Last Saturday, I held a bookbinding workshop at Wolverhampton Art Gallery as part of the events programming for the summer exhibition ‘Stories’. With eight attendees, I was actually quite nervous…would they understand my instructions, would they pay attention to the precision involved, would they make a book in the time allowed. They were all fantastic, picked up the process instinctively and made some very beautiful hardback books. It is always interesting to see people’s selection of paper, book cloth and headbands as their personalities, in my view, come through, and through the process of bookbinding, their nature. Some photos are below (all images are © Wolverhampton Arts and Heritage).

I may have even got some future work from this at a college in North Staffordshire, but that will have to happen in 2011 courtesy of China…oh China China China…so where am I at with this whirlwind trip? Apart from extremely excited of course. Well, all the flights, long-haul and internal have been booked, accommodation slowly on its way…and events to attend coming through by email at a very fast rate. The day after we fly in, we are attending the conference Collecting Asian Contemporary Art: What, When and How?’ at the ShContemporary Art Fair in Shanghai. Later on in that week, we are also attending the launch of and archive and a new book at the recently opened (in April 2010) Minsheng Art Museum – ‘Materials of the Future: Documenting Contemporary Chinese Art from 1980-1990’ and ‘Contemporary Chinese Art: Primary Documents’. At these events, I will get to build bridges with some of my key interviewees Hou Hanru, Wu Hung and Wu Shanzhuan, and I’m sure other conversations, meetings and happenings will occur out of these.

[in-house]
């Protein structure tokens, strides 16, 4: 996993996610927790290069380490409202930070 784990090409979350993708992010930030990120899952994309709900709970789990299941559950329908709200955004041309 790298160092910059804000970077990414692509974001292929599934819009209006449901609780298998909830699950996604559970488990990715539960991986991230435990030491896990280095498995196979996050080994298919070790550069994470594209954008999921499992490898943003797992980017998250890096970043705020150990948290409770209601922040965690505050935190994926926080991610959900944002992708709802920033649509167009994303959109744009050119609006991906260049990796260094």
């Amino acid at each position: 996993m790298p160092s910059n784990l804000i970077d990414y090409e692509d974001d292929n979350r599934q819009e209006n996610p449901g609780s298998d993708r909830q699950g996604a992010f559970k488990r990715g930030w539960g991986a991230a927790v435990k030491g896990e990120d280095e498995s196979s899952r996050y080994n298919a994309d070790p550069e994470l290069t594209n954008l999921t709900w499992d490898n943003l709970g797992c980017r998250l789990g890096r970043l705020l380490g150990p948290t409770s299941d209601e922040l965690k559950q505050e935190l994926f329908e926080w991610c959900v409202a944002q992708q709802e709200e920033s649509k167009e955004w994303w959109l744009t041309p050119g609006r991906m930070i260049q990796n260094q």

Over the last couple of days, I’ve been thinking and planning all things business cards so they are ready to take out to China with me, and it’s a tough process. Any help or suggestions would be greatly appreciated. Firstly, what do I call myself? I have changed the signature on my email from artist-curator to curator-researcher-writer, but that’s far too long to put on a business card…PhD student? but that immediately puts me in a certain category…then there are creative entrepreneur, art contortionist, artistic wordsmith, my friend calls himself a visual cowboy…but then am I just pigeonhole-ing myself if I give myself a title? I have made one decision though, which is to have my Chinese name on it, which in pinyin is ‘ma si teng’…

…in a literal sense it means a horse thinking and reflecting on flying, which I really like as somehow it fits with me. What do you think? And isn’t a flying horse a unicorn anyway?

I thought I’d finish with something which bought a smile to my face. I only use black bic biros, they are my constant and I love the way they write. No other pen will suffice, no matter how stupid that sounds. So, when my friend sent me a link to the article ‘reinventing the bic pen’, I couldn’t help but get a little excited. Find below one out of many examples shown on the webpage. If only you could get these…I’m sold on it!

'din-ink' by Andrea Cingoli, Paolo Emilio Bellisario, Cristian Cellini and Francesca Fontana (2007)